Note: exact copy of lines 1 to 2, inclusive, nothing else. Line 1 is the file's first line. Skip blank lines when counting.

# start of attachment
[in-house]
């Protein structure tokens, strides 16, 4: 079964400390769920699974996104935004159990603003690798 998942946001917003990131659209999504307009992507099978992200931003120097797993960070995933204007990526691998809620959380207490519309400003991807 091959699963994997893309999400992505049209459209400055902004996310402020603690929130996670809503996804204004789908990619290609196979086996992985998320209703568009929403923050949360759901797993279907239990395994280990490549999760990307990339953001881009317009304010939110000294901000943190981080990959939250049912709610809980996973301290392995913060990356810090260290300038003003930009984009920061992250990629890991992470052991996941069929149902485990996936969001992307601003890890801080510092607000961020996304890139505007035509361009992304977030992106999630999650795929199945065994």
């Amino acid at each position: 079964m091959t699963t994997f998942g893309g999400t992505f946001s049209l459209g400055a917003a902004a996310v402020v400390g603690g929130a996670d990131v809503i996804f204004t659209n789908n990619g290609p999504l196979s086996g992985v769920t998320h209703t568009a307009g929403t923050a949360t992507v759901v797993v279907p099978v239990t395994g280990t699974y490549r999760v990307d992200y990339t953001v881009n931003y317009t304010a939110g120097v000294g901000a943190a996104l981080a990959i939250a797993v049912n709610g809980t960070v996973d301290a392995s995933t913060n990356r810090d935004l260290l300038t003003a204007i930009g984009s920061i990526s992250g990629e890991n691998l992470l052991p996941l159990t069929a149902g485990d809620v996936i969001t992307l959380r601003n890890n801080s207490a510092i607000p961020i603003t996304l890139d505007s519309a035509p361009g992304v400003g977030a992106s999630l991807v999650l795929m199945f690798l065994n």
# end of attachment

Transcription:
[in-house]
């Protein structure tokens, strides 16, 4: 079964400390769920699974996104935004159990603003690798 998942946001917003990131659209999504307009992507099978992200931003120097797993960070995933204007990526691998809620959380207490519309400003991807 091959699963994997893309999400992505049209459209400055902004996310402020603690929130996670809503996804204004789908990619290609196979086996992985998320209703568009929403923050949360759901797993279907239990395994280990490549999760990307990339953001881009317009304010939110000294901000943190981080990959939250049912709610809980996973301290392995913060990356810090260290300038003003930009984009920061992250990629890991992470052991996941069929149902485990996936969001992307601003890890801080510092607000961020996304890139505007035509361009992304977030992106999630999650795929199945065994």